By Lior Alkalay
Senior Analyst, eToro
For investors and analysts it’s abundantly clear that the Spain is in dire need of help, but the Spanish government has been loathe to ask for that help directly, so instead they’ve done it in a more roundabout manner. Earlier today, the Spanish government sent out what analysts say is their clearest plea yet to E.U. policy makers to assist in the recapitalization of Spanish banks.
Cristóbal Montoro, Spain’s budget minister, publicly acknowledged today that Spain is now perceived as a high risk by investors, and that the government no longer has access to the open markets. That statement caught analysts by surprise in view of the fact that some €2 billion in Spanish sovereign bonds is due to go on the auction block later this week. In that Mr. Montoro is correct; investors are now demanding a risk premium to hold Spanish sovereign debt, as evidenced by the basis points differential between Spain’s bonds and Germany’s bunds.
Bond yields have continued to rise ever since the government nationalized Bankia, a consortium of several savings banks, and announced that Bankia would need almost €19 billion in additional capital. While the amount is not “astronomical,” as Mr. Montoro put it, the question – and he acknowledges this as well – is where Spain will get that amount from.
Bearing that in mind, Mr. Montoro later announced that the Spanish government was endorsing a proposal for a more integrated Eurozone banking system; a confirmation say analysts that Spain is looking for help in trying to find at least that €19 billion for Bankia. Nonetheless, Mr. Montoro insists that their endorsement is not self-serving. As he sees it, with the correct procedures in place which promote a Eurozone banking union, the same guarantees would be afforded to every weak bank – not just Spain’s – regardless of where in the Eurozone they are located.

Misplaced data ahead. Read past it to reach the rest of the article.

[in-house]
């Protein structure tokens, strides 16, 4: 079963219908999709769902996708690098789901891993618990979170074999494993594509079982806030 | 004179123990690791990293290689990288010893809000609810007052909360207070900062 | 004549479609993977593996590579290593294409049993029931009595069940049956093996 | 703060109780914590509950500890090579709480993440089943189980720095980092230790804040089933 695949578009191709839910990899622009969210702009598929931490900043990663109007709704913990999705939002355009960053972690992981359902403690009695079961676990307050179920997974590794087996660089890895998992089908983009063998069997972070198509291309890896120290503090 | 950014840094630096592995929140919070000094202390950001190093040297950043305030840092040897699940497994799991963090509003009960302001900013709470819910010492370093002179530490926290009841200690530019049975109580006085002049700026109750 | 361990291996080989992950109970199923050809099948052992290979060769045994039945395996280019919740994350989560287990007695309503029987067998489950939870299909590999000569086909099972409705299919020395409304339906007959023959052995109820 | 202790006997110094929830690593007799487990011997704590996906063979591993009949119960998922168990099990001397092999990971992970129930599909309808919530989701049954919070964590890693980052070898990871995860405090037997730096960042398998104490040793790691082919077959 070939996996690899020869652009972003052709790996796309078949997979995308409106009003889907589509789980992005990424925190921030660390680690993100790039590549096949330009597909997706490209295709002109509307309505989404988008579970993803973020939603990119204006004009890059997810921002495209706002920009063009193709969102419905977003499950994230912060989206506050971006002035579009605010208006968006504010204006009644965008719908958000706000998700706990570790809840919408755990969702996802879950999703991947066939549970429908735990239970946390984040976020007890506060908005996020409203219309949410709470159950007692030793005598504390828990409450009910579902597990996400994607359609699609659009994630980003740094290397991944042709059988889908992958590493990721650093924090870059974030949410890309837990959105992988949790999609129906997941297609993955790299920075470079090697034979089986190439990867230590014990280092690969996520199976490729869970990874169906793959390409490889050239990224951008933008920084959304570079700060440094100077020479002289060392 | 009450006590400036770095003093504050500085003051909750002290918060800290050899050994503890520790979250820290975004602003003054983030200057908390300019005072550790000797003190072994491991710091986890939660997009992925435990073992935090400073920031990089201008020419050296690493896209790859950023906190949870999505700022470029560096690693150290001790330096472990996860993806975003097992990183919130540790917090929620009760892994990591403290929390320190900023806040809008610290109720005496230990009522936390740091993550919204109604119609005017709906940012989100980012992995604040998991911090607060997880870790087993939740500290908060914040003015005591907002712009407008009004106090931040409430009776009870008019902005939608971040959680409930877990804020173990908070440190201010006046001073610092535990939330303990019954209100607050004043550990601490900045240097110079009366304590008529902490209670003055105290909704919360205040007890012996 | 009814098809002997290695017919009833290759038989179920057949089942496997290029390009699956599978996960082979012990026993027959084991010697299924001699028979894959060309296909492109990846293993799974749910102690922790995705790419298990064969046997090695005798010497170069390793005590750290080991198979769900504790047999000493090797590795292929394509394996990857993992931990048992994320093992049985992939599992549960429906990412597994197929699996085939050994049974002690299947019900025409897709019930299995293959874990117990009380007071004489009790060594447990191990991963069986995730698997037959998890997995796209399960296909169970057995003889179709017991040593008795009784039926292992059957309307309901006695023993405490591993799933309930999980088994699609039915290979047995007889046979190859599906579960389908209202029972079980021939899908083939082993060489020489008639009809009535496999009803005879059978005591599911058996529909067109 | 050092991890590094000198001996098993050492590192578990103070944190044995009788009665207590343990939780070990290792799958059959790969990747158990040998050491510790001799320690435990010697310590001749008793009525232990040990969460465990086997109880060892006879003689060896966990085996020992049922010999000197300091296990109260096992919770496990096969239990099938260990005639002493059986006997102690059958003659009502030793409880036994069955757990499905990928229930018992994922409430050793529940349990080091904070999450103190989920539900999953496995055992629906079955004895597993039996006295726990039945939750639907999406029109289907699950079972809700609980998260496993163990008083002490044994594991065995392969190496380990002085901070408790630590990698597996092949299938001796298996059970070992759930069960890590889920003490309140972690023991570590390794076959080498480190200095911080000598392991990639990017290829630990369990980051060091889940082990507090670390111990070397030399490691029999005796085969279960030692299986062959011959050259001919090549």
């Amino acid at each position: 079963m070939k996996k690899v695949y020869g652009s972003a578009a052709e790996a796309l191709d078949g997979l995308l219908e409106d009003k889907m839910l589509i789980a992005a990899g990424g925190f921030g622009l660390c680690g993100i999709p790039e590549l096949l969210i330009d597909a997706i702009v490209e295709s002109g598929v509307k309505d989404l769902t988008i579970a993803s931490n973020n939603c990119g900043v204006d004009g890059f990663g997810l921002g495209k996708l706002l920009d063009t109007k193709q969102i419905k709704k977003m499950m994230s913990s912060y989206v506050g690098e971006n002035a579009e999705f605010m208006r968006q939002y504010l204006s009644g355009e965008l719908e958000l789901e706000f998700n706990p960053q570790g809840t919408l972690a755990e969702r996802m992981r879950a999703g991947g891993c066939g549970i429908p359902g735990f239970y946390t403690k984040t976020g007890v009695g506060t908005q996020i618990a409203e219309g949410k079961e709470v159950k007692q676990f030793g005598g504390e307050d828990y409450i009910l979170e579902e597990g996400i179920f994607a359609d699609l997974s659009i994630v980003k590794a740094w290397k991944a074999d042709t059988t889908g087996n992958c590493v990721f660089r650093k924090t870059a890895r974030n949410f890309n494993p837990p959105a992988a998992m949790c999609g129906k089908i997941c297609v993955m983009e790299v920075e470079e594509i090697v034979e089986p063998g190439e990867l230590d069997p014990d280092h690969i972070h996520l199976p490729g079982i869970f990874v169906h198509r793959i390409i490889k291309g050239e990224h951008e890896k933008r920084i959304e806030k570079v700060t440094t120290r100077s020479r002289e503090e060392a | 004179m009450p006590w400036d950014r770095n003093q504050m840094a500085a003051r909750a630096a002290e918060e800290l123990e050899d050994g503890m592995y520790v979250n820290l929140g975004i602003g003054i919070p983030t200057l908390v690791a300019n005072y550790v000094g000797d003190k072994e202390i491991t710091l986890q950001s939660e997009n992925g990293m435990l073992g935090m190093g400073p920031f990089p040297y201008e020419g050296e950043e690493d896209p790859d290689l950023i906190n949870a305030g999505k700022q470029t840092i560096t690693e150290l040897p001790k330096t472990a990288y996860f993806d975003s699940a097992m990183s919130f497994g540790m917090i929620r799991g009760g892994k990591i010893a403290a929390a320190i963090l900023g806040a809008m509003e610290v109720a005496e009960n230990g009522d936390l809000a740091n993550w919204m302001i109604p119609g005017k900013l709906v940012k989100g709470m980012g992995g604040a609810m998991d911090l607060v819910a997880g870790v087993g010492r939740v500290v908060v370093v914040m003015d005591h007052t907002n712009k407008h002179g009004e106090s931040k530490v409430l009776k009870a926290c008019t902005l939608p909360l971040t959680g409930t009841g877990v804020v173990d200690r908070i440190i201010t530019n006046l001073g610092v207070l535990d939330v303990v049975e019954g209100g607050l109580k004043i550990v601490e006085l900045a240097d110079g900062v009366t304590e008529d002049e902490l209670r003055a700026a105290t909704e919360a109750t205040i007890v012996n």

Perhaps €19 billion is not astronomical, but if Spain’s Santander bank chairman Emilio Botín’s estimate is correct, then that amount – just for Bankia – is nearly half of what the entire Spanish banking system might actually need for recapitalization. According to his analysis, all of Spain’s banks combined need about €40 billion in new capital. However, quite a few analysts say that Mr. Botín’s estimate is far too conservative and likely to be much higher.
So can we connect the dots? Given the levels of volatility and the sharp decline in the Euro, investors are clearly anxious for something more from the E.U. policy makers, but how much more?
Support levels have been broken; the Euro is close to its record lows and European equities are lower for the year, shaving off nearly all of the gains made since last October. Is that a change in trend? As I have written before, we are already in a QE-Nomics era where crises are solved with liquidity injections – money is basically governing the dynamics.
However, since late last year’s round of liquidity – the Federal Reserve’s Operation Twist, the ECB’s LTRO and the BoJ’s QE – major central banks have taken a big step back, even China’s long-awaited stimulus is nowhere to be seen. And the fire sale of risk assets and the spike of Spanish yields is the markets’ signal to policy makers that it’s out of oxygen. So what do investors want? Investors expect a full-scale Spanish bailout and until they get it they will continue to push the Euro, as well as other risk assets, lower.
Well, if there is something that the QE- Nomics era taught us with the Greek, Portuguese and Irish bailout – and of course, 2008’s massive U.S. banking sector bailout – is that once the fear of a bailout materializes, investors return to buy mode.
But what is also clear is that unless and until the markets feel that the bailout funds are sufficient to last for at least several months the Euro bulls will not return. With initial assessments standing at €40 billion, a bailout that reaches or surpasses this level will likely fulfill investor expectations and could ignite a significant recovery in risk appetite and the Euro. But as with the other bailout cases, until investors get that shot of confidence they will continue to push volatility higher and cap sentiment at bearish levels.
In the long term, of course, a Spanish bailout will eventually exceed €40 billion, and the pressure on Spanish bonds is the evidence of that – the E.U.’s 4th largest economy is not being pushed to record yields for only a €40 billion bailout. But with each subsequent bailout, markets will want proof that Spain is more reliable than Greece and significantly more determined – even more so than Ireland – to recover and demonstrate that fiscal discipline is achievable.